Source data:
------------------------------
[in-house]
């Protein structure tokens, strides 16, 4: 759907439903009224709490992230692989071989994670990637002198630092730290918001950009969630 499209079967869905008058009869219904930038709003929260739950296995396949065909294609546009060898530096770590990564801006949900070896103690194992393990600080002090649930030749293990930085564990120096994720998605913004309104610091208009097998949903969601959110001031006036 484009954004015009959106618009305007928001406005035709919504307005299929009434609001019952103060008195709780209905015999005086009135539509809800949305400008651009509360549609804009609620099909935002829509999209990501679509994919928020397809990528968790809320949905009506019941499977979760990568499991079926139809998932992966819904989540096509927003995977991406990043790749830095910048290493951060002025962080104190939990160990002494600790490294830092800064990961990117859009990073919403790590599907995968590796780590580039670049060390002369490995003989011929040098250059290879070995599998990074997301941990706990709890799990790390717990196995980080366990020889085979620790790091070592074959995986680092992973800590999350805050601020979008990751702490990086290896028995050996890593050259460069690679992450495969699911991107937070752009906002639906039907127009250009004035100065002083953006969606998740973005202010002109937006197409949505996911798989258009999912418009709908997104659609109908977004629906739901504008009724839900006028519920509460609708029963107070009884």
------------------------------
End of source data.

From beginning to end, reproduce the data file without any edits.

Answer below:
[in-house]
């Protein structure tokens, strides 16, 4: 759907439903009224709490992230692989071989994670990637002198630092730290918001950009969630 499209079967869905008058009869219904930038709003929260739950296995396949065909294609546009060898530096770590990564801006949900070896103690194992393990600080002090649930030749293990930085564990120096994720998605913004309104610091208009097998949903969601959110001031006036 484009954004015009959106618009305007928001406005035709919504307005299929009434609001019952103060008195709780209905015999005086009135539509809800949305400008651009509360549609804009609620099909935002829509999209990501679509994919928020397809990528968790809320949905009506019941499977979760990568499991079926139809998932992966819904989540096509927003995977991406990043790749830095910048290493951060002025962080104190939990160990002494600790490294830092800064990961990117859009990073919403790590599907995968590796780590580039670049060390002369490995003989011929040098250059290879070995599998990074997301941990706990709890799990790390717990196995980080366990020889085979620790790091070592074959995986680092992973800590999350805050601020979008990751702490990086290896028995050996890593050259460069690679992450495969699911991107937070752009906002639906039907127009250009004035100065002083953006969606998740973005202010002109937006197409949505996911798989258009999912418009709908997104659609109908977004629906739901504008009724839900006028519920509460609708029963107070009884």